Credit cards are a tool that many of us use in order to buy things in a convenient fashion, but they represent both convenience and risk. When used properly, credit cards can add value to our financial lives because they offer the ability to buy things now and pay later, build credit and accumulate rewards.
However, they can also result in large amounts of debt, huge interest costs, and can be extremely detrimental to your financial future if they are not managed properly. Here are five credit card myths that may be hurting your financial future.
1. Carrying a Balance Will Help Credit Score
Carrying a balance on your credit card will actually hurt your credit score. The credit bureaus want to see that you can pay your debts, and do so on time. The best way to utilize a credit card is to pay off the balance each month. This demonstrates that you have the ability to take on manageable debt and pay it off on time. (For more, see: Credit Cards: Pros of Using a Credit Card.)
There may be times where you cannot pay in full. In these instances, you will want to make at least the minimum payment. No matter what you decide to pay, it is vital that you pay on time because paying late will certainly hurt your credit score.
2. You Should Only Have a Debit Card
This myth originated from the belief that with a debit card, you will only be able to spend what you have (whereas with a credit card, you can spend more than what you've saved). While this is true, credit cards are actually more secure than debit cards in a time when data breaches and fraud is on the rise. Both debit and credit cards offer cybersecurity protections, but credit cards tend to have stronger protections for the card holder.
If you experience fraud while using a debit card, the funds could be taken out of your bank account immediately and it may take your bank a few weeks to clear it up. This could tie up the funds in your account and even result in bounced checks or insufficient funds while the fraud is investigated.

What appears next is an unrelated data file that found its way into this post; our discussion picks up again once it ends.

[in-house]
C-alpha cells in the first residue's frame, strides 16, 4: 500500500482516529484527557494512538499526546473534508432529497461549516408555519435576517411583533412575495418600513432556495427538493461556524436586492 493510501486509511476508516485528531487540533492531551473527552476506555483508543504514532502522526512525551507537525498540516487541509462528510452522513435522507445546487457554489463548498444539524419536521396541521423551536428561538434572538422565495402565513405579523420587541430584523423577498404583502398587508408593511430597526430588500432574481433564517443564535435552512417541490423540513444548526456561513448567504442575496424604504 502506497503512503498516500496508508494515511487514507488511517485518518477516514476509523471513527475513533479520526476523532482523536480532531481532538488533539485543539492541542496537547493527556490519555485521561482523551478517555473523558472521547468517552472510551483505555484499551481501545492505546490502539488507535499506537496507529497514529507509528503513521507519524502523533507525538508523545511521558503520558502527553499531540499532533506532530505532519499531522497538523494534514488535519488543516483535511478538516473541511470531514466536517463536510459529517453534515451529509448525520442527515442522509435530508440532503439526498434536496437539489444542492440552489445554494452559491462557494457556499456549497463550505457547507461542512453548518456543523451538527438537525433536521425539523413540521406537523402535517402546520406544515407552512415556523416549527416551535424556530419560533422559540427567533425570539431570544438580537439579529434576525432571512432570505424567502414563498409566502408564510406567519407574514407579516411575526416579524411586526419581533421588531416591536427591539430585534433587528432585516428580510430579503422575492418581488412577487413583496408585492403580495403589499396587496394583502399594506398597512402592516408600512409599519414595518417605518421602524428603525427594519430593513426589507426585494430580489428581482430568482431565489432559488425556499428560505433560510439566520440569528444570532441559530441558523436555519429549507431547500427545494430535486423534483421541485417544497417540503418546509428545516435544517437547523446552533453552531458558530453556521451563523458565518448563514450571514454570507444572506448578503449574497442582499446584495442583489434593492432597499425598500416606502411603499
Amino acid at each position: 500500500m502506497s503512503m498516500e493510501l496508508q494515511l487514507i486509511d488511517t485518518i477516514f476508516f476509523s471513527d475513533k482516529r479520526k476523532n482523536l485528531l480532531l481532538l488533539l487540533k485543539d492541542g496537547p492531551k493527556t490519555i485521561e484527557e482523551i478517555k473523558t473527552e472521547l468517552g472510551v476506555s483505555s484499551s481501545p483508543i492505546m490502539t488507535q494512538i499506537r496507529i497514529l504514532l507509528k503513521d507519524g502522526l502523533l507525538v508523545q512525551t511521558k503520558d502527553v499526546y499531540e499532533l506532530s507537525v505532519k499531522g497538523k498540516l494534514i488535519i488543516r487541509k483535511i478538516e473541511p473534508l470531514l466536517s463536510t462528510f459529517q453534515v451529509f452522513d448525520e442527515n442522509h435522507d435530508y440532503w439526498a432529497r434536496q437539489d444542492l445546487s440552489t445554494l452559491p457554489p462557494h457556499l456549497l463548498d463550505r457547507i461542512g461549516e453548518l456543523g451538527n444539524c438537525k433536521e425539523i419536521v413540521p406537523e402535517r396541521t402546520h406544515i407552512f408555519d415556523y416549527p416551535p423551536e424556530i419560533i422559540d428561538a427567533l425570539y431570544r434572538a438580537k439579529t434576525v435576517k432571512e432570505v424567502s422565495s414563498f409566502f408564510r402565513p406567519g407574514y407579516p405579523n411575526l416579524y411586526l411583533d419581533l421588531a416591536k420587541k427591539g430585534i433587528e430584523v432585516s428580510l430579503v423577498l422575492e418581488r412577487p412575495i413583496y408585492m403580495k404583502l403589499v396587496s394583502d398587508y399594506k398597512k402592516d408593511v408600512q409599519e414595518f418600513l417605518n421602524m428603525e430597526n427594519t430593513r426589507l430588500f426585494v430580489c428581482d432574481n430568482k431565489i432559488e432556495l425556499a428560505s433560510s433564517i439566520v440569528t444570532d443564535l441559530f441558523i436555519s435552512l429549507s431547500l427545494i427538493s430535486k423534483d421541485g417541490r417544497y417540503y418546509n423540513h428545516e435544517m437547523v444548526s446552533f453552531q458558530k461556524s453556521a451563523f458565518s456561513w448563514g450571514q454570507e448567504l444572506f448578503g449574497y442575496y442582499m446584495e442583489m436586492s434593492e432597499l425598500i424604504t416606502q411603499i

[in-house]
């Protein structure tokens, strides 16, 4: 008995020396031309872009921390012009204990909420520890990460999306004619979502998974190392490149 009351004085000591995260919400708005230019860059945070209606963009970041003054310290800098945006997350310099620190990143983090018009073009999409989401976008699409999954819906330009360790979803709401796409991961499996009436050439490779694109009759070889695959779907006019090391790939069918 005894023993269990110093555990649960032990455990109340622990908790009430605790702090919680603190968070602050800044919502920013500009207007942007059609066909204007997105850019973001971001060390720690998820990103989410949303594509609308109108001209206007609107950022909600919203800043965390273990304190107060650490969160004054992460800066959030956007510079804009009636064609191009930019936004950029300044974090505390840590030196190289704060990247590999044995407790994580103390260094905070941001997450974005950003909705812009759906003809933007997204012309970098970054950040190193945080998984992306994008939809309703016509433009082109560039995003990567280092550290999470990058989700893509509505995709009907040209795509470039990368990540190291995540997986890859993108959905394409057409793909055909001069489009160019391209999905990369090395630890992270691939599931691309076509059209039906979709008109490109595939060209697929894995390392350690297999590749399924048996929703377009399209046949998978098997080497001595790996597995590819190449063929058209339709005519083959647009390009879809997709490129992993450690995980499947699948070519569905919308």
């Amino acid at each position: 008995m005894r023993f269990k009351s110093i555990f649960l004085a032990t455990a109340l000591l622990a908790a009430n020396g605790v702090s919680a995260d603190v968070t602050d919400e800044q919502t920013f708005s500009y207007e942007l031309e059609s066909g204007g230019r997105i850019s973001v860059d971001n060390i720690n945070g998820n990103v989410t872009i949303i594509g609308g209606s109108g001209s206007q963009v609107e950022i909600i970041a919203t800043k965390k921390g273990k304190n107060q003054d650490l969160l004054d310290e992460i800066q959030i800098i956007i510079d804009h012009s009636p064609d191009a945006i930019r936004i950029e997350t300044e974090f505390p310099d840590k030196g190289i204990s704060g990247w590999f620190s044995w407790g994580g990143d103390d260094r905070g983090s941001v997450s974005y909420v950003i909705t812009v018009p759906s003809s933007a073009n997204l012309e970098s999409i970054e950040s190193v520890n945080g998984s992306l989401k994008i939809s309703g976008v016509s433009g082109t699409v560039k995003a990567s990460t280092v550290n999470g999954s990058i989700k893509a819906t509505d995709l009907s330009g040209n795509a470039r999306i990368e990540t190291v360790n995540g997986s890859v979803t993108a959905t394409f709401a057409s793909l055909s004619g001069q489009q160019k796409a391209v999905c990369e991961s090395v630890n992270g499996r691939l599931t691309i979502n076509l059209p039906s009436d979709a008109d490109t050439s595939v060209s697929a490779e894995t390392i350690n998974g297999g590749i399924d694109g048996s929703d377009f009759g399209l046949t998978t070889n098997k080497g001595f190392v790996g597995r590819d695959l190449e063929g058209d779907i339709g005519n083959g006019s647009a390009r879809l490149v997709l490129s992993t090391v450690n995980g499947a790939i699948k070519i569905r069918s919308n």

Fraud on a credit card is not going to cause an issue with your bank accounts while they perform an investigation.
3. Interest Begins to Accrue Right After a Purchase
It is true that credit cards can come with significant interest rates attached to them, but they do not start accumulating until after your payment is due. if you pay your bill on time, you will not incur any interest. The credit card is simply providing you with an interest-free loan from the date of your purchases until your monthly payment is due. (For more insight, see: Understanding Credit Card Interest.)
4. Never Pay an Annual Fee
Paying an annual fee for a credit card is not necessarily a bad thing. The choice about whether or not to pay an annual feel depends on your evaluation of the cost benefit of the fee. Many cards available today have tremendous benefits attached to them. There are cards available that provide you with anything from additional purchase insurance or warranty coverage, airline credits, internet access on flights, baggage fees, travel insurance, access to premier lounges, access to a concierge and many other benefits.
You need to review what the benefits are, evaluate whether you will use them, and decide if the card is worth the expense. The benefits for many consumers outweigh the cost.
5. Having Too Many Credit Cards Will Hurt My Credit Score
Having several cards can actually help your credit. The credit bureaus will look at the amount of credit you have available and how you are using it. Your score can benefit by having a lower utilization of a higher credit amount. The number of credit cards you have, or will want to have, depends on what stage of life you are in and what your goals are at that time.
While having multiple cards may not hurt your credit, it may present a hurdle when obtaining a mortgage. The mortgage company may look favorably at your higher credit score, but they will not look favorably at the fact that you have access to a larger pool of credit.
Credit cards can provide you with a great way to pay for things, build your credit and ensure against fraud. But there are many myths that exist about credit cards and it is important to understand the facts. Most importantly, you want to use credit cards in a way that they will enhance, and not hinder, your financial future. (For more from this author, see: 5 Financial Habits You Should Start Today.)
Disclosure: This article represents the opinion of Mitlin Financial Inc. It should not be construed as providing investment, legal and/or tax advice.